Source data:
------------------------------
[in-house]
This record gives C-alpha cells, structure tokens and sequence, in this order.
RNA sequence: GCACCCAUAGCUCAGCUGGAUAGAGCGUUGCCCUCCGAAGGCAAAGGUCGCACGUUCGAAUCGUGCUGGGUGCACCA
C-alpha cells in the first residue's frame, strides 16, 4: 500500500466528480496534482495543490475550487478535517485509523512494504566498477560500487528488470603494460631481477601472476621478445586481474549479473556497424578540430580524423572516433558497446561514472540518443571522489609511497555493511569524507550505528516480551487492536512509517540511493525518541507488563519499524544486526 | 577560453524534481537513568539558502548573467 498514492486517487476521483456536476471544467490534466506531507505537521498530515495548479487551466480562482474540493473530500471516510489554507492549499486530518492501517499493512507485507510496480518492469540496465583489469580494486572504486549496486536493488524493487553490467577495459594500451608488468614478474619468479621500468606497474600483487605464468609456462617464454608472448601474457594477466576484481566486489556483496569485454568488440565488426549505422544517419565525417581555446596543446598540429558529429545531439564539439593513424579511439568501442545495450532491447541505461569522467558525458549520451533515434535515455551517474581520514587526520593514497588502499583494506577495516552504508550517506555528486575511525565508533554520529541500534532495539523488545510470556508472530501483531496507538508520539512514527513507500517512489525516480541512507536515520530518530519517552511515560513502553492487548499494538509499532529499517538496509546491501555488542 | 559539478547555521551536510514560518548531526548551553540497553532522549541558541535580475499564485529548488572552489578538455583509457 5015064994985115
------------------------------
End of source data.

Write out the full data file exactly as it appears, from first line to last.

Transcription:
[in-house]
This record gives C-alpha cells, structure tokens and sequence, in this order.
RNA sequence: GCACCCAUAGCUCAGCUGGAUAGAGCGUUGCCCUCCGAAGGCAAAGGUCGCACGUUCGAAUCGUGCUGGGUGCACCA
C-alpha cells in the first residue's frame, strides 16, 4: 500500500466528480496534482495543490475550487478535517485509523512494504566498477560500487528488470603494460631481477601472476621478445586481474549479473556497424578540430580524423572516433558497446561514472540518443571522489609511497555493511569524507550505528516480551487492536512509517540511493525518541507488563519499524544486526 | 577560453524534481537513568539558502548573467 498514492486517487476521483456536476471544467490534466506531507505537521498530515495548479487551466480562482474540493473530500471516510489554507492549499486530518492501517499493512507485507510496480518492469540496465583489469580494486572504486549496486536493488524493487553490467577495459594500451608488468614478474619468479621500468606497474600483487605464468609456462617464454608472448601474457594477466576484481566486489556483496569485454568488440565488426549505422544517419565525417581555446596543446598540429558529429545531439564539439593513424579511439568501442545495450532491447541505461569522467558525458549520451533515434535515455551517474581520514587526520593514497588502499583494506577495516552504508550517506555528486575511525565508533554520529541500534532495539523488545510470556508472530501483531496507538508520539512514527513507500517512489525516480541512507536515520530518530519517552511515560513502553492487548499494538509499532529499517538496509546491501555488542 | 559539478547555521551536510514560518548531526548551553540497553532522549541558541535580475499564485529548488572552489578538455583509457 5015064994985115